Author: The Speaking Chinar
•10:59 PM

‘Searching for sugar man’ was 2012 movie where two South Africans set out to discover what happened to their unlikely musical hero (1970’s mysterious rock 'n' roller Rodriguez). The protagonist who has had two albums in Detroit, which never sold, became a hit of sorts in later years in distant South Africa. Except for the title, there is no other similarity between this movie and my search for the ‘area MLA’ who offered ‘sugar candies’ before elections and then fled. 

The previous to current MLA from my area was pushed by luck and plucked by his ‘Qaid’, during the peak days of insurgency in Kashmir. This gentleman was among the very few from his political party, back then not even a contender for any leadership post, who stayed back in Kashmir. You would only hear his name in the evening local DD news bulletin, one among the heap of various statements issued by lower rung pro Delhi politicians, made from the comfort of their secured homes. And when elections were ‘managed’ in Kashmir, post 90’s, some of these lower rung politicians made it big, as loyalty rewards points, by securing a seat to the power corridors. During the peak of insurgency in Kashmir, conflict gave an excuse to the government for being unaccountable to commoners. Being unknown to the greater constituency these politicians claimed to represent, and commoners giving more priority to saving own lives under a military state, civil governance was relegated to a private affair, a personal political consortium of sorts. When this gentleman was ‘elected’ to his second stint, the government unexpectedly changed, landing him in opposition. It was then, one of his close associates (while he may deny any association, the two were publicly seen together and enjoyed close relations) was arrested on charges of running a stolen cars business and put under PSA. No amount of political clout could save the (in) famous car ‘dealer’, who had till then accumulated huge fortunes. In both the stints as MLA, while he would be visible in the constituency, having shifted his residence from his modest dwelling in old city to a palatial house in constituency outskirts, development was virtually limited to his doorstep, with major areas seeing zilch of any progress. I remember then, the only time I would see him was when armed men in his escort vehicles would shout and push their way through traffic, lesser mortals jostled aside. But his power fortunes took a dip in the last elections, when his ‘Qaid’ selected this constituency as a ‘safe seat’ for own brother.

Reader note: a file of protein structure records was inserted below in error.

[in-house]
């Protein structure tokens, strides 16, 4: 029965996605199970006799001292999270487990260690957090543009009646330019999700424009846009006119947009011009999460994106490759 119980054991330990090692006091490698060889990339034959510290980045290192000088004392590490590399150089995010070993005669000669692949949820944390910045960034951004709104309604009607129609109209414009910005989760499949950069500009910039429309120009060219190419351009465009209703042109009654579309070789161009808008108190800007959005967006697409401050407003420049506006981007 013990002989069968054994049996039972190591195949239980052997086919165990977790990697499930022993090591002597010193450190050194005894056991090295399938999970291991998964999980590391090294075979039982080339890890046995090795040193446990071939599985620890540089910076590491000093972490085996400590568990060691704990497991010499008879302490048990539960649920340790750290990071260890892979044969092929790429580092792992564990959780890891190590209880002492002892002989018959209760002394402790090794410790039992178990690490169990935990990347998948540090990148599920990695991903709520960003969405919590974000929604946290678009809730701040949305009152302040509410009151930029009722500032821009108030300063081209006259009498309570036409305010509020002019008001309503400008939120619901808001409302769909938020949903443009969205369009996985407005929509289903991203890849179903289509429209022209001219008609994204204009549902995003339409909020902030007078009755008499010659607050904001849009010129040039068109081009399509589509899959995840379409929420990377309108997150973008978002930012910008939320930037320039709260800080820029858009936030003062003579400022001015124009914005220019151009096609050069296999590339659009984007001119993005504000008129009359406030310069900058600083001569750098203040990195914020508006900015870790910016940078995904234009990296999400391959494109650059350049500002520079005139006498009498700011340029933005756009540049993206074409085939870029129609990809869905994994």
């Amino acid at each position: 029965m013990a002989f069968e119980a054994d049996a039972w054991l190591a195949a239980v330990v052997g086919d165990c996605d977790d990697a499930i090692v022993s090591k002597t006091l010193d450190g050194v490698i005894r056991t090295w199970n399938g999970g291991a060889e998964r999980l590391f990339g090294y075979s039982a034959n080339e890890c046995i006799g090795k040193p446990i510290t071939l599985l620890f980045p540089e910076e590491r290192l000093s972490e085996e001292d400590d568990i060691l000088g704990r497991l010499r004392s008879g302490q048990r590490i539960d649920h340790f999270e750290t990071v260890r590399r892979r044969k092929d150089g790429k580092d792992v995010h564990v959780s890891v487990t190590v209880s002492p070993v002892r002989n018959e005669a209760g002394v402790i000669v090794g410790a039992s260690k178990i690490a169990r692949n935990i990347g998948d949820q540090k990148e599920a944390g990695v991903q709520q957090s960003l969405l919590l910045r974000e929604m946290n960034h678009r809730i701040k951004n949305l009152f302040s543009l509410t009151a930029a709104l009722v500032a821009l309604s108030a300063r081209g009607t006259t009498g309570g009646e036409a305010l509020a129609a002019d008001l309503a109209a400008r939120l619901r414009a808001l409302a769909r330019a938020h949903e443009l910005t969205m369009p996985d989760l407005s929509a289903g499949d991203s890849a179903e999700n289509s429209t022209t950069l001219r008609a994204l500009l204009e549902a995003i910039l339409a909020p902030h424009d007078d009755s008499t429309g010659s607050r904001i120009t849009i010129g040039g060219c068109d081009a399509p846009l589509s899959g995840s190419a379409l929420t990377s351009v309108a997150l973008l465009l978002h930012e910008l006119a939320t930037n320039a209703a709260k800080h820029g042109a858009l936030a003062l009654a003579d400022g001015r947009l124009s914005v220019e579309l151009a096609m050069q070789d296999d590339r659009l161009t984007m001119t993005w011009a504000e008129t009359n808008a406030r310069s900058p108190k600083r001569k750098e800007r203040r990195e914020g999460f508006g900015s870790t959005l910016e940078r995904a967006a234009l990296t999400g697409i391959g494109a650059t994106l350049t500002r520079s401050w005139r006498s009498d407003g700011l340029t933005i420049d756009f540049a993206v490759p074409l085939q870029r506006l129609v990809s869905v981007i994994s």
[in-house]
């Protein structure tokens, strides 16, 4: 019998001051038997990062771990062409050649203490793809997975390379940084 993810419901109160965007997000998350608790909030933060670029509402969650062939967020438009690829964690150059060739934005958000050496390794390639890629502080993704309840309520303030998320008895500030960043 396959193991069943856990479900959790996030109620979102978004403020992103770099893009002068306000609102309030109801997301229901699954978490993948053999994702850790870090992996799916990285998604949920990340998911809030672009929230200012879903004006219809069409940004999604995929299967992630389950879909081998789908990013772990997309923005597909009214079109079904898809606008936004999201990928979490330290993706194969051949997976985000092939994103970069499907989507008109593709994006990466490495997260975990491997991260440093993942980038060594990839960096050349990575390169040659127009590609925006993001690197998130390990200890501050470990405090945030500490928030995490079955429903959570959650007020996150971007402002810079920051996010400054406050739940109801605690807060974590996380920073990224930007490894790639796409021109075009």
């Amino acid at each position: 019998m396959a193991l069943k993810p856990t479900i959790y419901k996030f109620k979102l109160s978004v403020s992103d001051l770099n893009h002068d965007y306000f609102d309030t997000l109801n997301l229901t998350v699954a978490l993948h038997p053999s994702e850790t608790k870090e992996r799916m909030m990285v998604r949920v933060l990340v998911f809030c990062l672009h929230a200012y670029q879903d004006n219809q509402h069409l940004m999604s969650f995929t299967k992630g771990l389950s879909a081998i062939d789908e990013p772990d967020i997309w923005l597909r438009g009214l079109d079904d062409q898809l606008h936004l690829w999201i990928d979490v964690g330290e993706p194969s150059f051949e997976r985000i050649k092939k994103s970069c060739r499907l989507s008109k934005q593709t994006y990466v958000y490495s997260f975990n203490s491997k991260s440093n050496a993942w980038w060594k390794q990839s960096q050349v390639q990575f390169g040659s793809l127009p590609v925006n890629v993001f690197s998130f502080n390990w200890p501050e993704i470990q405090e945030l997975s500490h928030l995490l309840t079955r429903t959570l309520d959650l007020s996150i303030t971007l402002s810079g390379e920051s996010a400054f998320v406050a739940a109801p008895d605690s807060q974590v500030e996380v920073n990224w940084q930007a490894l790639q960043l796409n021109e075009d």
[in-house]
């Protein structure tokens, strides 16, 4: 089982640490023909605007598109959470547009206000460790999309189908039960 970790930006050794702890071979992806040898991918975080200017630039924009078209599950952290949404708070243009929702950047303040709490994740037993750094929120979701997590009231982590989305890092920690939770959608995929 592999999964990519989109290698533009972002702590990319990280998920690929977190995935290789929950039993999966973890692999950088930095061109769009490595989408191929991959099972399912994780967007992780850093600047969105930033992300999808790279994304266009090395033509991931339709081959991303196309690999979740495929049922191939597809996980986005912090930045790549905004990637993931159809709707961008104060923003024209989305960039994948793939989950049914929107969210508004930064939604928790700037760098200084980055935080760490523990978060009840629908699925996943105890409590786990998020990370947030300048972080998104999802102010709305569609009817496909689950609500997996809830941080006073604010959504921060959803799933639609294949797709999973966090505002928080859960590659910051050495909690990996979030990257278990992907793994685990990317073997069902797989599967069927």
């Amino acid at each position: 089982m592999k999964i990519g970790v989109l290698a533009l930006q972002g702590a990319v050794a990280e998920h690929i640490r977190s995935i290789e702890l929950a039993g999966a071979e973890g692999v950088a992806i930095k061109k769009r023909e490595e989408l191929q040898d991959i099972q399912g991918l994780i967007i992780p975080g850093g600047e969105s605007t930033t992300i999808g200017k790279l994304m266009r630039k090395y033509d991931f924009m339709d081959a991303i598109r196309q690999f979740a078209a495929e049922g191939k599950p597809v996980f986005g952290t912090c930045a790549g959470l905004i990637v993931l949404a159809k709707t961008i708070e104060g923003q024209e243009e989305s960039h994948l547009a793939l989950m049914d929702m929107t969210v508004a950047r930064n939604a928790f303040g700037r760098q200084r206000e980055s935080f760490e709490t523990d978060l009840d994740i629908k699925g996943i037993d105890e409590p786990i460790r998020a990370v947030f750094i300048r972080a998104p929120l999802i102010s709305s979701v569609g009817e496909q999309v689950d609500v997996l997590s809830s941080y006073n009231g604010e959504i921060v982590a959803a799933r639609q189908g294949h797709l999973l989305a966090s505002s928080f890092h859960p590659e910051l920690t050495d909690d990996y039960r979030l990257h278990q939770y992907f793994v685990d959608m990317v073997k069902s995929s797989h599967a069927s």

It was during these last elections; those held under extremely volatile conditions, that we saw the prospective MLA in our constituency. His party ‘Qaid’ along with coterie had descended at the ex-MLA’s house to declare the shift of constituency candidate, leaving the host looking stunned and sacrificial. Soon after, a ‘sponsored’ party rally drove the prospective MLA across main roads, announcing his arrival loud. Unlike in many other constituencies, the prospective MLA did not toil for seeking votes in our constituency, nor did he move beyond a few political pockets those had been groomed and programmed for political validation. Was this because of an understanding that, while majority electorate would continue with their poll boycott, these groomed pockets would ensure a certain win? And expectedly, in view of a major poll boycott coupled with a weak opposition, the prospective MLA, member of the elite political family, won.